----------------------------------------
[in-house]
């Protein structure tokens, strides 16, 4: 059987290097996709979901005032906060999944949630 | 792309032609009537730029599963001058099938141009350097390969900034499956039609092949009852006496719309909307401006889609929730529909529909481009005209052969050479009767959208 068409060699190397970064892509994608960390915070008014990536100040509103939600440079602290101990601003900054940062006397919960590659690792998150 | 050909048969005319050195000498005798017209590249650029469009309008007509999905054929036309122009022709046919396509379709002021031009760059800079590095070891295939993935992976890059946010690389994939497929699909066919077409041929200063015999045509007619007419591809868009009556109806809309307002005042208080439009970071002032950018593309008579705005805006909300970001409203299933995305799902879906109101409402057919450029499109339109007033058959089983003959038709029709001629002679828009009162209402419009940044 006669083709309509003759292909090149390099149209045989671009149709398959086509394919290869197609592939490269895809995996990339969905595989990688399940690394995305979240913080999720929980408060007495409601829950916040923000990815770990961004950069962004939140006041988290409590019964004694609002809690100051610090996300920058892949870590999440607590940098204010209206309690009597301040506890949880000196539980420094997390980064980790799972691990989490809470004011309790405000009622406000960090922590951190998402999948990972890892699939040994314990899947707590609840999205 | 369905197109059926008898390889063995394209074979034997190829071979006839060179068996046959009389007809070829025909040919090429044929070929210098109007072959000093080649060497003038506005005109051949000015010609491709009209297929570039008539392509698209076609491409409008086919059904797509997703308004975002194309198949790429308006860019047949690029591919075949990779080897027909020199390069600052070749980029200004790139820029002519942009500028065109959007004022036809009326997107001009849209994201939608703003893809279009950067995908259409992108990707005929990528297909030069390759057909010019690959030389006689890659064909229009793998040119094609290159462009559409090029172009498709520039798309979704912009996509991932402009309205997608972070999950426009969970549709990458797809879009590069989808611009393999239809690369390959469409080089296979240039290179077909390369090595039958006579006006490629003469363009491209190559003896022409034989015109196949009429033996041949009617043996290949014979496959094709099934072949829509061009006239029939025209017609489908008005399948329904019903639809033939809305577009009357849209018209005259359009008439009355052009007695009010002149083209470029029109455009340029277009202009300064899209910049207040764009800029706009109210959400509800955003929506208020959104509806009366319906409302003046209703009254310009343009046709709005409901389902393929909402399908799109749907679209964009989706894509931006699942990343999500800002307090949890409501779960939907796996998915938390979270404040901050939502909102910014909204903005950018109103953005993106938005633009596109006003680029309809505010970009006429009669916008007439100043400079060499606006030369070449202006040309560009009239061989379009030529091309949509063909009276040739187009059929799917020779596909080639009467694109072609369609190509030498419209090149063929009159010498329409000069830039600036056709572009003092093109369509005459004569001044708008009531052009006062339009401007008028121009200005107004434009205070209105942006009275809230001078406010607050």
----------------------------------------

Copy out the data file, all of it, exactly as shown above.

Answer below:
[in-house]
């Protein structure tokens, strides 16, 4: 059987290097996709979901005032906060999944949630 | 792309032609009537730029599963001058099938141009350097390969900034499956039609092949009852006496719309909307401006889609929730529909529909481009005209052969050479009767959208 068409060699190397970064892509994608960390915070008014990536100040509103939600440079602290101990601003900054940062006397919960590659690792998150 | 050909048969005319050195000498005798017209590249650029469009309008007509999905054929036309122009022709046919396509379709002021031009760059800079590095070891295939993935992976890059946010690389994939497929699909066919077409041929200063015999045509007619007419591809868009009556109806809309307002005042208080439009970071002032950018593309008579705005805006909300970001409203299933995305799902879906109101409402057919450029499109339109007033058959089983003959038709029709001629002679828009009162209402419009940044 006669083709309509003759292909090149390099149209045989671009149709398959086509394919290869197609592939490269895809995996990339969905595989990688399940690394995305979240913080999720929980408060007495409601829950916040923000990815770990961004950069962004939140006041988290409590019964004694609002809690100051610090996300920058892949870590999440607590940098204010209206309690009597301040506890949880000196539980420094997390980064980790799972691990989490809470004011309790405000009622406000960090922590951190998402999948990972890892699939040994314990899947707590609840999205 | 369905197109059926008898390889063995394209074979034997190829071979006839060179068996046959009389007809070829025909040919090429044929070929210098109007072959000093080649060497003038506005005109051949000015010609491709009209297929570039008539392509698209076609491409409008086919059904797509997703308004975002194309198949790429308006860019047949690029591919075949990779080897027909020199390069600052070749980029200004790139820029002519942009500028065109959007004022036809009326997107001009849209994201939608703003893809279009950067995908259409992108990707005929990528297909030069390759057909010019690959030389006689890659064909229009793998040119094609290159462009559409090029172009498709520039798309979704912009996509991932402009309205997608972070999950426009969970549709990458797809879009590069989808611009393999239809690369390959469409080089296979240039290179077909390369090595039958006579006006490629003469363009491209190559003896022409034989015109196949009429033996041949009617043996290949014979496959094709099934072949829509061009006239029939025209017609489908008005399948329904019903639809033939809305577009009357849209018209005259359009008439009355052009007695009010002149083209470029029109455009340029277009202009300064899209910049207040764009800029706009109210959400509800955003929506208020959104509806009366319906409302003046209703009254310009343009046709709005409901389902393929909402399908799109749907679209964009989706894509931006699942990343999500800002307090949890409501779960939907796996998915938390979270404040901050939502909102910014909204903005950018109103953005993106938005633009596109006003680029309809505010970009006429009669916008007439100043400079060499606006030369070449202006040309560009009239061989379009030529091309949509063909009276040739187009059929799917020779596909080639009467694109072609369609190509030498419209090149063929009159010498329409000069830039600036056709572009003092093109369509005459004569001044708008009531052009006062339009401007008028121009200005107004434009205070209105942006009275809230001078406010607050």